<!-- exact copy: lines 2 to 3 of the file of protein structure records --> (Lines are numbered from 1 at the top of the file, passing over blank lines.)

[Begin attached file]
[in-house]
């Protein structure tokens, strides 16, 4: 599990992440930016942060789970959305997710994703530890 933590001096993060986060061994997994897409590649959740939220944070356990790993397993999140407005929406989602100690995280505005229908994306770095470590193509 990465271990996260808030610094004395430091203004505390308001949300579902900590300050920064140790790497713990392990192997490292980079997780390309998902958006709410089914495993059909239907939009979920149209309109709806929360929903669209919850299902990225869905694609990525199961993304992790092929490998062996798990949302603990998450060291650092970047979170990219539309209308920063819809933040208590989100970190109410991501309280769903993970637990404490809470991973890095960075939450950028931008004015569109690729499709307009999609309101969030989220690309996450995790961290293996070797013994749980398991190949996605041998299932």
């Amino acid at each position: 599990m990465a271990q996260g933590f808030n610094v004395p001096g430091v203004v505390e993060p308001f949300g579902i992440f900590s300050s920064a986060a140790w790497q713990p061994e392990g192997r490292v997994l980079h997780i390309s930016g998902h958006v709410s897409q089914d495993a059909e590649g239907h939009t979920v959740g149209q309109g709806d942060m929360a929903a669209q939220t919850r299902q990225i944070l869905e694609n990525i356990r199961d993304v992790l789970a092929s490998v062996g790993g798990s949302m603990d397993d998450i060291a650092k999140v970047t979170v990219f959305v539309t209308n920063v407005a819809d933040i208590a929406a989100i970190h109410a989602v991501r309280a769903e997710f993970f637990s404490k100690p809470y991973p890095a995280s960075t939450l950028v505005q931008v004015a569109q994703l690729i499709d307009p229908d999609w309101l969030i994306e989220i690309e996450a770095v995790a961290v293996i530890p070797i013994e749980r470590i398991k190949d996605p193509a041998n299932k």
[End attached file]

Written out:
């Protein structure tokens, strides 16, 4: 599990992440930016942060789970959305997710994703530890 933590001096993060986060061994997994897409590649959740939220944070356990790993397993999140407005929406989602100690995280505005229908994306770095470590193509 990465271990996260808030610094004395430091203004505390308001949300579902900590300050920064140790790497713990392990192997490292980079997780390309998902958006709410089914495993059909239907939009979920149209309109709806929360929903669209919850299902990225869905694609990525199961993304992790092929490998062996798990949302603990998450060291650092970047979170990219539309209308920063819809933040208590989100970190109410991501309280769903993970637990404490809470991973890095960075939450950028931008004015569109690729499709307009999609309101969030989220690309996450995790961290293996070797013994749980398991190949996605041998299932």
């Amino acid at each position: 599990m990465a271990q996260g933590f808030n610094v004395p001096g430091v203004v505390e993060p308001f949300g579902i992440f900590s300050s920064a986060a140790w790497q713990p061994e392990g192997r490292v997994l980079h997780i390309s930016g998902h958006v709410s897409q089914d495993a059909e590649g239907h939009t979920v959740g149209q309109g709806d942060m929360a929903a669209q939220t919850r299902q990225i944070l869905e694609n990525i356990r199961d993304v992790l789970a092929s490998v062996g790993g798990s949302m603990d397993d998450i060291a650092k999140v970047t979170v990219f959305v539309t209308n920063v407005a819809d933040i208590a929406a989100i970190h109410a989602v991501r309280a769903e997710f993970f637990s404490k100690p809470y991973p890095a995280s960075t939450l950028v505005q931008v004015a569109q994703l690729i499709d307009p229908d999609w309101l969030i994306e989220i690309e996450a770095v995790a961290v293996i530890p070797i013994e749980r470590i398991k190949d996605p193509a041998n299932k």